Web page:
Thermador Induction Cooktop

We’ll admit it. When perusing properties, an electric range in the kitchen can stop us in our tracks (and not in a good way). And while it’s not such a big deal when it’s a matter of choice (and can be changed), it gives us pause when it’s a matter of construction (and can not).

We happen to be partial to the feel, control and range of cooking with gas; but we realize that for others it’s possibly a non-issue. Electric cooktops have made great strides from the bare electric coils of years past, and induction cooktops are gaining momentum based on speed, safety, and efficiency (we’ve never had the pleasure). And of course, there are simply those who aren’t nearly as food centric (we have a much harder time identifying with these people).

Regardless, we have to wonder, does an all electric kitchen currently have any discernible impact on resale value or days on the market for properties in San Francisco? And are there any “foodie” readers who swear by their electric/induction cooktops?

UPDATE: Based on Greg’s comments, we’ve been checking out the Thermador website (they provide a great overview of induction cooktops). And we’re still looking for some agent insight with regard to the impact (if any) of an all electric kitchen in terms of resale.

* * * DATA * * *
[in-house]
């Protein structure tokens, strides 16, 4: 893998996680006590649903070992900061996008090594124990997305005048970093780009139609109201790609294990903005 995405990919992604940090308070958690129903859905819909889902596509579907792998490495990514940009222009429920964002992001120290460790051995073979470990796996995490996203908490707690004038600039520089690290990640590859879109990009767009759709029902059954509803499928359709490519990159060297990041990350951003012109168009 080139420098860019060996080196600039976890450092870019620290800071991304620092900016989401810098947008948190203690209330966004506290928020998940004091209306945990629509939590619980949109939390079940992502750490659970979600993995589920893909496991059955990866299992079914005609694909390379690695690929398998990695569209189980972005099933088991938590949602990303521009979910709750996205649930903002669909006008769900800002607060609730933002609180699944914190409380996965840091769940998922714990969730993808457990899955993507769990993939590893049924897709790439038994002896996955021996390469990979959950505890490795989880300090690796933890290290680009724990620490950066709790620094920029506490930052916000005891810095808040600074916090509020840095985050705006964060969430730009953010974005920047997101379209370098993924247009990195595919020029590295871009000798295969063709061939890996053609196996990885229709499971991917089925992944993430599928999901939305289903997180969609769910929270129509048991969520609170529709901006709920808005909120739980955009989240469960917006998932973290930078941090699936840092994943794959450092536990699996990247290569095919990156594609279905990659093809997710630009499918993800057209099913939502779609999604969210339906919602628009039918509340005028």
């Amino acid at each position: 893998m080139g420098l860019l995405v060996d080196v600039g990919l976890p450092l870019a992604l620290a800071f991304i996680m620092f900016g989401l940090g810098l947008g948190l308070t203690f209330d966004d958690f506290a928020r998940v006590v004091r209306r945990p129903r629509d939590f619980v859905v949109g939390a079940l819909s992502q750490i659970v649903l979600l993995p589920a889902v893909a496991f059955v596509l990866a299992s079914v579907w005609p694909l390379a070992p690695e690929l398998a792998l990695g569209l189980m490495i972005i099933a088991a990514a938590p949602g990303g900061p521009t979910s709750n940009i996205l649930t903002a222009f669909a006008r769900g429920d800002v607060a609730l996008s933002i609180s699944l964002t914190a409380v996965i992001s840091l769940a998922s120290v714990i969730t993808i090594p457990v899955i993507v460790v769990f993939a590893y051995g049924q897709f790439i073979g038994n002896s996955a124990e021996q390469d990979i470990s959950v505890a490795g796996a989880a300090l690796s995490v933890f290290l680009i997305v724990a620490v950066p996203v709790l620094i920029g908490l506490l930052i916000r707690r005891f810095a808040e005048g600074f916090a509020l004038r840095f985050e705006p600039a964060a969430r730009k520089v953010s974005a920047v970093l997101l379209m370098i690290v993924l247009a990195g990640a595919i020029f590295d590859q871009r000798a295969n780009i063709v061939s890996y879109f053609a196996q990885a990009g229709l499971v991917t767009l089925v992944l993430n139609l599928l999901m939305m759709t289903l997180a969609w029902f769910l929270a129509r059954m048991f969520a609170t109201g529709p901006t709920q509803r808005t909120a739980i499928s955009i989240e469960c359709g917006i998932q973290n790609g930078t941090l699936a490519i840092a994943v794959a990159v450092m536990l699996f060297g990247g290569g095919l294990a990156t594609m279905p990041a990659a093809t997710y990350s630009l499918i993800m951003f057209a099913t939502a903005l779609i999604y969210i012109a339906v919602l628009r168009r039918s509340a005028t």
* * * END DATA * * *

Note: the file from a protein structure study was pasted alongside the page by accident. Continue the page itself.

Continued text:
24 thoughts on “A SocketSite Smackdown: Gas Versus Electric In The Kitchen”
  1. If I walk into an open and there is an electric range I am pretty much turned off right there. Yes you MIGHT be able to route a gas line to that location to get what you want but from past experience, even the simplest of installs can run 1K and then there are some where even if gas is present in the home it is nearly impossible to run it to that location. I guess its personal opinion but in my view it does have an impact on the ammount I am willing to pay for any place.

  2. Check out those new induction cook tops from Thermador. They stay cool, and boil faster than the equiv. gas cook top.
    I had gas in my house when I bought it, and then added an electric line so I could install one of those dual-fuel ranges. Strictly from a materials/labor standpoint, electric cheaper than gas. Gas pipes are not expensive, but the labor to run them is. Electric is cheap to run, but copper is not cheap these days, and you’re talking 6 AWG wire.
    Most professional chefs will tell you electric *ovens* are superior to gas because they are dry; gas ovens are moist. This affects breads, etc.

  3. I have had to deal with an electric stove since 1999 and I cannot change it to gas since the kithen does not have a hood that vents to the outdoors. I stopped cooking and will never buy a place again with electric.

  4. Gas is more appealing no matter what strides are being made. I think it’s due to leftover caveman feelings. Cooking with fire – still good stuff.